3. Promoting good governance
  4. Creating dignified jobs and prospects through education
  5. Stepping up economic cooperation
  6. Encouraging responsible corporate management, especially in the raw materials sector

The economic lionesses

In a similar way to the Asian tiger economies, states in Africa with high economic growth can be referred to as "lionesses". These include the traditional heavyweights South Africa, Nigeria and Angola as well as countries with stable economic growth and favourable economic conditions such as Kenya, Ghana, Côte d'Ivoire and Ethiopia. The smaller but dynamic economies of Senegal and Rwanda are also of interest. The regional engines of economic growth also attract a large number of usually young migrants in search of income. In some cases, the economy in these states is heavily dependent on the commodities sector. Economic diversification and intra-African trade could be increased. In this regard, there is potential which may be realised increasingly through the newly created African Continental Free Trade Area.

In the context of the new Sub-Saharan Africa Strategy, Switzerland is mainly focusing on the following areas:

  1. Strengthening economic relations with Switzerland
  2. Creating an optimal environment for new trade and investment opportunities
  3. Supporting Swiss companies in African states
  4. Promoting responsible corporate management
  5. Strengthening cooperation in combating corruption
  6. Stepping up cooperation on climate protection
  7. Seizing the opportunities presented by the digital transformation

Regional organisations

The African states have set up important regional organisations to promote peace, security and economic development, notably the African Union (AU) and the Regional Economic Communities. As a continental organisation, the AU is pursuing the objective of an integrated, prosperous and peaceful Africa. Particularly for peace and security, the AU is the UN's key partner in Africa. Another major actor is the African Development Bank which aims to achieve sustainable economic development and social progress, thereby contributing to poverty alleviation.

In the context of the new Sub-Saharan Africa Strategy, Switzerland is mainly focusing on the following areas:

  1. Cooperation on conflict resolution and prevention as well as on migration and climate change.
  2. Strengthening multilateralism in Africa
  3. Strengthening the African Development Bank
  4. Seizing the potential of the African Continental Free Trade Area

Enhance the partnership-based relations

Sub-Saharan Africa is becoming increasingly important on the global political stage as well as more economically relevant. Switzerland has a long-standing tradition of partnership with the states in the region and wishes to intensify these relations in a forward-looking way. Building on development cooperation, relations have diversified over recent years. The time has come to consolidate the extensive cooperation in a strategy and to position it for the future. Cooperation should be mutually beneficial and meet both the needs of the partner countries and Switzerland's interests.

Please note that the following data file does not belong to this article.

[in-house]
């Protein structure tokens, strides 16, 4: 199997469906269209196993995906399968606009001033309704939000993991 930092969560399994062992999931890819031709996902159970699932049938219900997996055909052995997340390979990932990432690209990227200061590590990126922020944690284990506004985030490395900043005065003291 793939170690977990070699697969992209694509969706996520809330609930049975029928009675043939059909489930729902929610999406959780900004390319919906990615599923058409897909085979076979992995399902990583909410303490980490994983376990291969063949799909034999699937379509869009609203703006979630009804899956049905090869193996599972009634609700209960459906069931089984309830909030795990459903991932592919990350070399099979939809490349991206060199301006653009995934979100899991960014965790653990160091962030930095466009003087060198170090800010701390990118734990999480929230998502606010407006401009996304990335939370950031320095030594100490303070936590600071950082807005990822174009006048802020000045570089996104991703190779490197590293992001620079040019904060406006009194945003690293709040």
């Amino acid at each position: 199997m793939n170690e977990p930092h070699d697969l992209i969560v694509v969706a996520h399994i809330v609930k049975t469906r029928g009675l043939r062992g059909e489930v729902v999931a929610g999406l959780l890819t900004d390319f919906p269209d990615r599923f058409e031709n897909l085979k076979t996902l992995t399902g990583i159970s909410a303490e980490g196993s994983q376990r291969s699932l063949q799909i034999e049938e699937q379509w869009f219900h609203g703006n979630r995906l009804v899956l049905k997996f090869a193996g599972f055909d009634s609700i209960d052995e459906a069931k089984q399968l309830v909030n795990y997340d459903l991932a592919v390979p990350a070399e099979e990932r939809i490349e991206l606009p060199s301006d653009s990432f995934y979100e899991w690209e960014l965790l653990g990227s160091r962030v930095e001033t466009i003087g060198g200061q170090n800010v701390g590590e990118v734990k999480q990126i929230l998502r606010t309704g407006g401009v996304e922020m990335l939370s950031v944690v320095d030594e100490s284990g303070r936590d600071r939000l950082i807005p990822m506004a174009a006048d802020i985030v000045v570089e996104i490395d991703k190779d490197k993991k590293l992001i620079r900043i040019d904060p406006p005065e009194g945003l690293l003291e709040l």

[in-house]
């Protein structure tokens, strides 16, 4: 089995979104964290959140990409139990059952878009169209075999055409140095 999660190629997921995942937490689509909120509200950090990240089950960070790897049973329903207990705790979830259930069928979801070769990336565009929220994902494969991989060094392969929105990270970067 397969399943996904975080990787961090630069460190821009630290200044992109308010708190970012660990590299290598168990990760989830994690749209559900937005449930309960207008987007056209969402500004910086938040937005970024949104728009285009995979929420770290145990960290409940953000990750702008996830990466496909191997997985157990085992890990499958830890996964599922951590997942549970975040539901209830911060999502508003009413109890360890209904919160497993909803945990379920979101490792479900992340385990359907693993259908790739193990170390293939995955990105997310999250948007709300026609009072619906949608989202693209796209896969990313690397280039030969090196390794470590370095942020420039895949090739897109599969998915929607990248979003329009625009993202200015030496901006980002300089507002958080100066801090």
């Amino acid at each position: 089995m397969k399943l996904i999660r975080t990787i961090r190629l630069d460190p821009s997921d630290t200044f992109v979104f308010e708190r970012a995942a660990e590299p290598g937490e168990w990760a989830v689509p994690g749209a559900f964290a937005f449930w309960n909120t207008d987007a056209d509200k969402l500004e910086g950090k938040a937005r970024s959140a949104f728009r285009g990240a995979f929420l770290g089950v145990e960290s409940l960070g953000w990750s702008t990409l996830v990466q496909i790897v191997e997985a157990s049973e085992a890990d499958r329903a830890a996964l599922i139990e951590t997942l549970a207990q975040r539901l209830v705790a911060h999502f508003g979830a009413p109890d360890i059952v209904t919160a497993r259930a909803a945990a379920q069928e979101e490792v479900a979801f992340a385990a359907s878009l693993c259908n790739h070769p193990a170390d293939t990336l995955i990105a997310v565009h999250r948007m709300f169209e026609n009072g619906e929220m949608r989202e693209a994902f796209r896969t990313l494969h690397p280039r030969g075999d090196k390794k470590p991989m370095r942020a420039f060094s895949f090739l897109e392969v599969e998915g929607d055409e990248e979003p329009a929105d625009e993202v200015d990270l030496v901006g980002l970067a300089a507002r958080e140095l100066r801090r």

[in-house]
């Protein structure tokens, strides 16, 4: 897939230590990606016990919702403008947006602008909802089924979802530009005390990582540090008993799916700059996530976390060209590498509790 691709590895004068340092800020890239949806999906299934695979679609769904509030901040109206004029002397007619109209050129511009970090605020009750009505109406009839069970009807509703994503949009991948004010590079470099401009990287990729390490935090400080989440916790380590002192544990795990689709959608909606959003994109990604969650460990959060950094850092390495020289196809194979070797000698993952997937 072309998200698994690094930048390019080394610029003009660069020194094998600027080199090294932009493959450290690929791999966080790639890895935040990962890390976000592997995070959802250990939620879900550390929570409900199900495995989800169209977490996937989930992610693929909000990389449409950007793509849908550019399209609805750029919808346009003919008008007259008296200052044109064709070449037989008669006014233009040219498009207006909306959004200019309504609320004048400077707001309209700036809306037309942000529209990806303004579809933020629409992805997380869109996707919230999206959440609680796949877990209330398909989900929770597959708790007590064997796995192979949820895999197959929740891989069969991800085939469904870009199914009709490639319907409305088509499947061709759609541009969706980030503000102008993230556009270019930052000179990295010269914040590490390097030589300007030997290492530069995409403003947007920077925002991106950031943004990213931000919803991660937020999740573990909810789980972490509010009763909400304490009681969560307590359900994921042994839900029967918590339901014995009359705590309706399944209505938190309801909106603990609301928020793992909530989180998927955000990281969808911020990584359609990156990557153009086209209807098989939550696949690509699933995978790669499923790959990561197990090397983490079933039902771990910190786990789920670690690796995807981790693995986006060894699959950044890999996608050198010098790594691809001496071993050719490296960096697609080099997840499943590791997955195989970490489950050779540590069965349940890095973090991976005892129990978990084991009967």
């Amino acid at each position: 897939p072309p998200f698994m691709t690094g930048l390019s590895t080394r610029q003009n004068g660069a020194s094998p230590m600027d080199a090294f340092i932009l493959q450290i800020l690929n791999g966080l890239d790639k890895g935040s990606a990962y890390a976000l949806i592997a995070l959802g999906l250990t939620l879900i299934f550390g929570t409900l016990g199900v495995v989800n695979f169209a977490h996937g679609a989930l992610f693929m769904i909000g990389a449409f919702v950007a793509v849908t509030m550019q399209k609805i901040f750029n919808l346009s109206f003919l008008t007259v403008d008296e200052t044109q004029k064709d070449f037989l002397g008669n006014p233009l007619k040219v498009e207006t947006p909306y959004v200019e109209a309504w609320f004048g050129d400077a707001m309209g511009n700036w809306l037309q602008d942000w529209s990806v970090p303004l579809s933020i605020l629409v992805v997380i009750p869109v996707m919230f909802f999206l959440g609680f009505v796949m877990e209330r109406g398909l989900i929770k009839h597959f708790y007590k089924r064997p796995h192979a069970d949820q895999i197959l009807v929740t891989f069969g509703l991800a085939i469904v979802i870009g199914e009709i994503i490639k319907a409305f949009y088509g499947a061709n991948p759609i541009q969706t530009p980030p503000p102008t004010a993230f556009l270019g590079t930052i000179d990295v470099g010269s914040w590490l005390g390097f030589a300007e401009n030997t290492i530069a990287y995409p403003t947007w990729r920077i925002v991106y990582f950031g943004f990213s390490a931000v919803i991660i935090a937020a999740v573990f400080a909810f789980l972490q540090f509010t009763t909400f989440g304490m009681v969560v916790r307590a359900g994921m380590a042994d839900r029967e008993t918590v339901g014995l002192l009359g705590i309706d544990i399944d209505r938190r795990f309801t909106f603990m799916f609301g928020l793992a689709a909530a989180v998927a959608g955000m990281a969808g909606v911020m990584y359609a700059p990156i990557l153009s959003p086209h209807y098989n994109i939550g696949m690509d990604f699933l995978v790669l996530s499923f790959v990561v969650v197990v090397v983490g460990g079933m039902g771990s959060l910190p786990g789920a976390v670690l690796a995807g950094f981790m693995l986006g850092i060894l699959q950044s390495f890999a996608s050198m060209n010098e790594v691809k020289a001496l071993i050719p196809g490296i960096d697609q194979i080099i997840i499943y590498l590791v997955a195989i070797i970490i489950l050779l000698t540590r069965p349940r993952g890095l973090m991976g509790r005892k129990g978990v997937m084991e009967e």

Trust in Switzerland and interest in cooperation is high.
Federal Councillor Ignazio Cassis

Switzerland focuses on areas where it can offer outstanding expertise, for example in economic, financial and scientific relations or through its peace policy. As an independent and solidary actor with a strong reputation as a competitive and innovative nation, and as defender of human rights and international humanitarian law, Switzerland also is a much sought-after partner south of the Sahara. Federal Councillor Ignazio Cassis underlines this point: "Trust in Switzerland and interest in cooperation is high."

Coordination of strategies ensures a coherent foreign policy

In late January 2020, after analysing the current state of the world and evaluating the trends that could shape the future, the Federal Council published its Foreign Policy Strategy 2020–23, setting out its overarching objectives.

The next step involves implementing these objectives in line with the situation in the various regions of the world. Although the objectives remain the same, they cannot always be implemented in the same everywhere – whether in Eastern Europe, North Africa, the Middle East, the Americas, the Asia/Pacific region or sub-Saharan Africa. Hence the need for regional strategies such as the Sub-Saharan Africa Strategy.

In addition, there are the thematic strategies, such as the International Cooperation Strategy 2021– 2024, which also defines sub-Saharan Africa as a priority region. The two strategies complement and are aligned with one another. This ensures Switzerland's foreign policy activities are more effective, avoids any overlaps and harnesses synergies between the various involved bodies of the Swiss Confederation and external partners.

Coordination of the strategies is important to ensure that Switzerland can implement its foreign policy in a coherent manner in all parts of the world. The Foreign Policy Strategy 2020–23 sets the general course with the overarching objectives. This means Switzerland is represented in a coherent and unified way.